After a restless night of sleep, dreaming in and out of Camp Bisco 2012, I finally rolled my Barber deprived soul out of bed. A grey sky marks my San Diego morning and the gloom that grazes the bay outside my window translates this feeling all to well. For comfort I dig carelessly through my dresser drawers in search of my spray painted Biscuit’s tee. Upon discovery I squeeze the red logo stenciled shirt and consider the next string of shows I will not be in attendance to. I start to wonder when I’ll see the Biscuits again and as I listen to one of my favorite soundboards I get lost and fall into a Buddha jam. Embracing every riff I dress on my favorite symbol and fade slowly into the floor. Delicate tears begin to fill up my eye’s reflection and as I penetrate this disheartened stare I know my Biscuit’s dream, this run around, will not come true.
If you had told me, four years ago, that I would be writing this article I would have laughed in your face. It wasn’t always a love, no, obsessive, relationship between the Biscuits and I. In fact there was once a point in my life where I couldn’t stand to listen them. The band didn’t automatically feed candy to my ears but in two year’s time I would soon become possessed by their lasers and entranced in a Spaga jam.
I first heard of tDB’s from a college friend and not their music, just their name. I was a late bloomer for a Biscuit’s kid and my journey, as a listener, only began, in 2008, at Bonnaroo. When I read through my first festival line up, I took my friend’s coolness into consideration and made my way to “This Tent,” where I would absolutely loose it to a Biscuits rendition of Rage Against the Machine’s Killing in the Name. I wouldn’t know it, at the time, but the set list from that night was dirty and I consider myself lucky, to this day, to have experienced The Safety Dance> Nughuffer> Killing in the Name> Rock Candy> Crickets.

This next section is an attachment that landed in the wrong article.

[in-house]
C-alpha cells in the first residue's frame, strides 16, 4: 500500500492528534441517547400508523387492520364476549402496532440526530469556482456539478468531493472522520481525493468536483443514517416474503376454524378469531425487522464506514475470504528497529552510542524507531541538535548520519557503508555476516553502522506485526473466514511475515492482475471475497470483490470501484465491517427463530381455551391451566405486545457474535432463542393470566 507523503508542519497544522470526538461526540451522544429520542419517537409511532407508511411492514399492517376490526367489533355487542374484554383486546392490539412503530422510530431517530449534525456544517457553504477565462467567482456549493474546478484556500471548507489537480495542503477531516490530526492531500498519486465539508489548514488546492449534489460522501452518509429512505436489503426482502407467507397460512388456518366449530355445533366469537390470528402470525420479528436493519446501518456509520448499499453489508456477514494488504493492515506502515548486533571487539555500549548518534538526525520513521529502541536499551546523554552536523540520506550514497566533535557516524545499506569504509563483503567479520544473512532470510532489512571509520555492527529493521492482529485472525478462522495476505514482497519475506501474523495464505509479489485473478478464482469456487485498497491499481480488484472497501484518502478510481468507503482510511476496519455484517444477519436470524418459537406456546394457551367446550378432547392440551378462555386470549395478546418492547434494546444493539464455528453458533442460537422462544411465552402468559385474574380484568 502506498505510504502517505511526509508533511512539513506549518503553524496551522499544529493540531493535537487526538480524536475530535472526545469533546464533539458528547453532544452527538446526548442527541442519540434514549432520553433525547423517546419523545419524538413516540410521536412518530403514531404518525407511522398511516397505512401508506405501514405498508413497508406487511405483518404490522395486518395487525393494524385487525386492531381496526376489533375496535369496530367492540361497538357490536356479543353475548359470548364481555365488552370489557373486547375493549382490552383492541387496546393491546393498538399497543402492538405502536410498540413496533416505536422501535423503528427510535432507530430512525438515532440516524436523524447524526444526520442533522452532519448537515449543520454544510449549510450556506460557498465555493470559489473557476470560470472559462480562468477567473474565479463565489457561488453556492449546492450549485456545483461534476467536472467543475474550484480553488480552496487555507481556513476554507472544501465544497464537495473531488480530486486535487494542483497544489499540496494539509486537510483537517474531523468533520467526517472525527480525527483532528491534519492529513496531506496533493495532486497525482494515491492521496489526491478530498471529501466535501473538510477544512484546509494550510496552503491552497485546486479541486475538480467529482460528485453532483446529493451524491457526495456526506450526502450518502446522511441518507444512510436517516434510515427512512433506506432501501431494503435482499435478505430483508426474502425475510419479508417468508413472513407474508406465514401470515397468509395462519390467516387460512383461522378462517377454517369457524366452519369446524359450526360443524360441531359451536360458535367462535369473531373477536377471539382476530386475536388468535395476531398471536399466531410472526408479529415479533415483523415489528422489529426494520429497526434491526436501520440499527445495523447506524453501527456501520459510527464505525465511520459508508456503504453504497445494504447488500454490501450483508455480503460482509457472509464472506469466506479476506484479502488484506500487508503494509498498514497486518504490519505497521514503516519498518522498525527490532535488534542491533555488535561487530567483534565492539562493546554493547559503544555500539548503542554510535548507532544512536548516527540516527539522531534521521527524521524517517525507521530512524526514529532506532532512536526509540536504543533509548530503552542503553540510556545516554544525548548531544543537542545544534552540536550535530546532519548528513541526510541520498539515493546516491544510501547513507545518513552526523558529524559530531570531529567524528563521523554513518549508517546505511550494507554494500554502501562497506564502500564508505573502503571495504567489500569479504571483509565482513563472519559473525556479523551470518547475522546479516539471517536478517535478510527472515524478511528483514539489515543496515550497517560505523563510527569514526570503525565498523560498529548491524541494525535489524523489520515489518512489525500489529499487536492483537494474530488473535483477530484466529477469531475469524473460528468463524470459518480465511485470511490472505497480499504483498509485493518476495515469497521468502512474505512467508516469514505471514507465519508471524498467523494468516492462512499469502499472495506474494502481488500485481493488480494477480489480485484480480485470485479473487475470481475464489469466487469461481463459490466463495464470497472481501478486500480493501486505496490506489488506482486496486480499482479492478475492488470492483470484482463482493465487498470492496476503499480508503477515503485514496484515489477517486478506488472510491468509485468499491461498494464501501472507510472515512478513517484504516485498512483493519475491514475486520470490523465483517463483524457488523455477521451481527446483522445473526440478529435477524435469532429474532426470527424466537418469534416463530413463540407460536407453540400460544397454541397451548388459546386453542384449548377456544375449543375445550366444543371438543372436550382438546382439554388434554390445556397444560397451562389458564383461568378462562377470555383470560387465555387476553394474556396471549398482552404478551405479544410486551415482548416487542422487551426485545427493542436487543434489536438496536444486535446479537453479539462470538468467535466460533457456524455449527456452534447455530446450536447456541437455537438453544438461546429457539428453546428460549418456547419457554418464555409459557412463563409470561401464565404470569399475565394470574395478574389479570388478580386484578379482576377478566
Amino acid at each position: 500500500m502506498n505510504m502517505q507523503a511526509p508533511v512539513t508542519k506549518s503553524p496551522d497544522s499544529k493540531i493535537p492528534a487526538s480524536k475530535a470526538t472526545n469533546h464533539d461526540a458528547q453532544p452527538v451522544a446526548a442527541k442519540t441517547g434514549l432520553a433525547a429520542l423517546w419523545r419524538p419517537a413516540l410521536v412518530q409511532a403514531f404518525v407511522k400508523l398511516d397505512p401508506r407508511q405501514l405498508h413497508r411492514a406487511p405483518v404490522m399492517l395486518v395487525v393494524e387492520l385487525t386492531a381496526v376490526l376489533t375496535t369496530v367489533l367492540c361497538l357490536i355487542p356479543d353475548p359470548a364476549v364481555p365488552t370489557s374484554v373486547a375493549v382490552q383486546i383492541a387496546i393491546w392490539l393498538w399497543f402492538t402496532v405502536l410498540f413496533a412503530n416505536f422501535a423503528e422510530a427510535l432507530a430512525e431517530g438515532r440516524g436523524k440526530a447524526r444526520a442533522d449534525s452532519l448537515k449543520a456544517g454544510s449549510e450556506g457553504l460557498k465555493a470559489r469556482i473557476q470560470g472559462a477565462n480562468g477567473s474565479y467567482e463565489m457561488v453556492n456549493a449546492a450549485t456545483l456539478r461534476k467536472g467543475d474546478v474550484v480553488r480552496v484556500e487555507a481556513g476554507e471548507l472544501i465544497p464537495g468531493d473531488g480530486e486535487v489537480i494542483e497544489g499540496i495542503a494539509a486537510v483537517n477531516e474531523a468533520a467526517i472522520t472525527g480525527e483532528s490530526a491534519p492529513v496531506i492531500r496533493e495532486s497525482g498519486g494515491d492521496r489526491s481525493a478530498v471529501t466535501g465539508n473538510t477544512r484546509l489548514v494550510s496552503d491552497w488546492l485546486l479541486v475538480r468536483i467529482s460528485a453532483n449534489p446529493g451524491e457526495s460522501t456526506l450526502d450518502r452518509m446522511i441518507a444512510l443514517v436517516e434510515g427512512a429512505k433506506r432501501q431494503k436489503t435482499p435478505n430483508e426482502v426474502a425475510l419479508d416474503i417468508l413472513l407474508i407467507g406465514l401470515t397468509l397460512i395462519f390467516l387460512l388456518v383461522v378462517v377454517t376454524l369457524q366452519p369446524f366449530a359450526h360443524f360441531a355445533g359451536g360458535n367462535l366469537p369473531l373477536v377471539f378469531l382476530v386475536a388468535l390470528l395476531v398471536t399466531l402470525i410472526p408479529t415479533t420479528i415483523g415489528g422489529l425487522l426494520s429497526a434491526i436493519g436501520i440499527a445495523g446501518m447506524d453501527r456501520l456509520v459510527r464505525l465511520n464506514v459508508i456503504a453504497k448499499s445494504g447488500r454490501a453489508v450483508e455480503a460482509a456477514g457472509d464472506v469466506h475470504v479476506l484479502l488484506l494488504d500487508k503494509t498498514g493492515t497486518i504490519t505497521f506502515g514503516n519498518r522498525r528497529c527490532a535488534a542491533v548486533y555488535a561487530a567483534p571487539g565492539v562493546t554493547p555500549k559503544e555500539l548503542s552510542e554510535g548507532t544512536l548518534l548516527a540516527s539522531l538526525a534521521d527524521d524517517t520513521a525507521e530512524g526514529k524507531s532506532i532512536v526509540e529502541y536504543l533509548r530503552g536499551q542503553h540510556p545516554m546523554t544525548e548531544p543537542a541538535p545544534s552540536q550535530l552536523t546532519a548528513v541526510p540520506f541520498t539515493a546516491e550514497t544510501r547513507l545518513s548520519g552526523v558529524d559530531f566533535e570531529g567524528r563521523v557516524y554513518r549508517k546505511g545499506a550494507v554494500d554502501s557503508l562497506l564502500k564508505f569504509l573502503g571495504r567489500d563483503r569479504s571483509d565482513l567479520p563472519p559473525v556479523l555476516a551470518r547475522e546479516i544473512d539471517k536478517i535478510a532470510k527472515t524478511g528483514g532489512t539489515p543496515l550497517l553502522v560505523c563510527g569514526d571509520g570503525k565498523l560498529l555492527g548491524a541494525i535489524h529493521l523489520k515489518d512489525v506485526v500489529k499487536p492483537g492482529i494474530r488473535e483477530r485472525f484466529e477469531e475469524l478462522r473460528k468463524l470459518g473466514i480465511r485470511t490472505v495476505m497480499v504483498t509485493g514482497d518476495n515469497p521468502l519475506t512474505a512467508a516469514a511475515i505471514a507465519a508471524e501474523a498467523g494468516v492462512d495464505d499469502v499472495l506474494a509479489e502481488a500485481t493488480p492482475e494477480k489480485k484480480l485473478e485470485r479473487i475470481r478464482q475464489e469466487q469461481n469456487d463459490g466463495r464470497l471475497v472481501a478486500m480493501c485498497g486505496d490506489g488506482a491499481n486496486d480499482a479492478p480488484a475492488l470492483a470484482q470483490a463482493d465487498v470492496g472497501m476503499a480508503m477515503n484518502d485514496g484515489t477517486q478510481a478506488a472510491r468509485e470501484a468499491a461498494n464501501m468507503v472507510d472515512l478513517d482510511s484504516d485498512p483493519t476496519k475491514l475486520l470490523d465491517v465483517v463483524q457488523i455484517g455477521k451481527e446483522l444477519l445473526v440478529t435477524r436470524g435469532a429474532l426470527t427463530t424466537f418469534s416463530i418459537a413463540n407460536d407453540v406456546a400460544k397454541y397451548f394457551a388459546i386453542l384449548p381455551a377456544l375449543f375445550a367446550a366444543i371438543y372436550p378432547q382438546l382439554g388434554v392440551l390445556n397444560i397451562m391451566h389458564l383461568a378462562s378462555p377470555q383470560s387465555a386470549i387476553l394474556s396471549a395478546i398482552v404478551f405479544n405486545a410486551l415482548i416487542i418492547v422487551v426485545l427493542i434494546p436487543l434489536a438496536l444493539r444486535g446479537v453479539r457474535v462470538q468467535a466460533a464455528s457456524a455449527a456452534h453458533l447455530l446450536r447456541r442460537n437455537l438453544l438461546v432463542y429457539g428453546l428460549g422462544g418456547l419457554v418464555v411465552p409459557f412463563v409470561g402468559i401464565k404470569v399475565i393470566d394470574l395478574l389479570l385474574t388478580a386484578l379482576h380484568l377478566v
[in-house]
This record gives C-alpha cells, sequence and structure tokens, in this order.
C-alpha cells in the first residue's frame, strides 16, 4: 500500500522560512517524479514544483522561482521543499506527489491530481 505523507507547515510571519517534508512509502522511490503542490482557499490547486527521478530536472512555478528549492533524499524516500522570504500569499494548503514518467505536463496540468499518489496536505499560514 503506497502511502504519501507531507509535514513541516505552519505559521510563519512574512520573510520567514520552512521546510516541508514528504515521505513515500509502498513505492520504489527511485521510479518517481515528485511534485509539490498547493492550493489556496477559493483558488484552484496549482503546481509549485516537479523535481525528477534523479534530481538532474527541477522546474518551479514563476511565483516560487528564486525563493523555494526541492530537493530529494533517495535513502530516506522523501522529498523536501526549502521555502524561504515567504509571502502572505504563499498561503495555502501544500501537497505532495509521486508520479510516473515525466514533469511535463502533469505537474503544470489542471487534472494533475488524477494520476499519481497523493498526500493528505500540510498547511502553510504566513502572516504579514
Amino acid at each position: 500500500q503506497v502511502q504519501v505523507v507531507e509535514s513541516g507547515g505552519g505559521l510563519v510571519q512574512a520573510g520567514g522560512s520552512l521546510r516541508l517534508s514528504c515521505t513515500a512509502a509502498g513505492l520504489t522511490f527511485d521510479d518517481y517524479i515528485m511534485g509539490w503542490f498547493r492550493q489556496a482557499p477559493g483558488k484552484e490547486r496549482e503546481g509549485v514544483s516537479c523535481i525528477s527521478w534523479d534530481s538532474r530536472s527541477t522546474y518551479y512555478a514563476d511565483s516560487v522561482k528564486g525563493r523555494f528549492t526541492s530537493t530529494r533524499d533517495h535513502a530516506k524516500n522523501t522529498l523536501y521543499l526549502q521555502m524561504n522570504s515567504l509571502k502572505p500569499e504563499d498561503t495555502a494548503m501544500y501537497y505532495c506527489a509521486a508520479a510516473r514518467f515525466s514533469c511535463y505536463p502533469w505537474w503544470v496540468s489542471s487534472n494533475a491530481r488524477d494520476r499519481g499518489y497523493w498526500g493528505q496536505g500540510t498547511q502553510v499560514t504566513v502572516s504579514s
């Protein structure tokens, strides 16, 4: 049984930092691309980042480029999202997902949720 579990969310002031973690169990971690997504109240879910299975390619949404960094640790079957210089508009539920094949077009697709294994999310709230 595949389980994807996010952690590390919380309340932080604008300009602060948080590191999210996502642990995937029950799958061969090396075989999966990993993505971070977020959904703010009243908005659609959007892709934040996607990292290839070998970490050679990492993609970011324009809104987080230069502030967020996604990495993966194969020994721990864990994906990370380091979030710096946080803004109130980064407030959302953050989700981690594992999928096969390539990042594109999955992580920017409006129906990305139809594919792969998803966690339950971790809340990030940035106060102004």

The moment I returned to the ‘Real World’ I knew it was up to me to further investigate this band but the freedom I found, so easily, on their dance floor was challenging to discover on a burnt CD. In my car I skipped through tracks searching for that gooey satisfaction I expressed with my dance moves, but time and time again, was unsuccessful. Impatient, I gave up on the Biscuits for a while and turned to big-time, upcoming acts, like Pretty Lights during the ’09 era.
It wouldn’t be until Camp Bisco, 2010 that I would really get to know their style of playing. The jam of the Biscuits, here, hypnotized me with their skills and together Marc, Jon, Allen and Aron took me on a wild ride, through a storm of emotions, inside the land of the Disco. With six sets and a premiere of, in my opinion, the world’s best laser show, I don’t know what audience member wouldn’t find themselves melting in that experience.
From that point on I dedicated myself to understanding them further and spent joyful hours listening to their shows. As I recruited soundboards from some of my favorite Bisco enthusiasts I considered myself ready to join the band’s Phatnasy Tour. 27 shows later and I will be missing my first East Coast run since I joined the Biscuits Family. I will also not be in attendance for this year’s Camp Bisco, breaking a two-year consecutive run.
To all the fans out there, just like me, who are missing out on this upcoming tour, I hear your cry. To the fans seeking out on a much necessary fix, enjoy the hell out of yourself! To my friends, the masterminds who explained the Biscuits to me, thank you. And to the Biscuits Brownie, Magner, Aucoin and Barber your presence is needed in California!
If you, or somebody you know, may be suffering from Biscuits withdrawal please contact your nearest sparkleberry for moral support.
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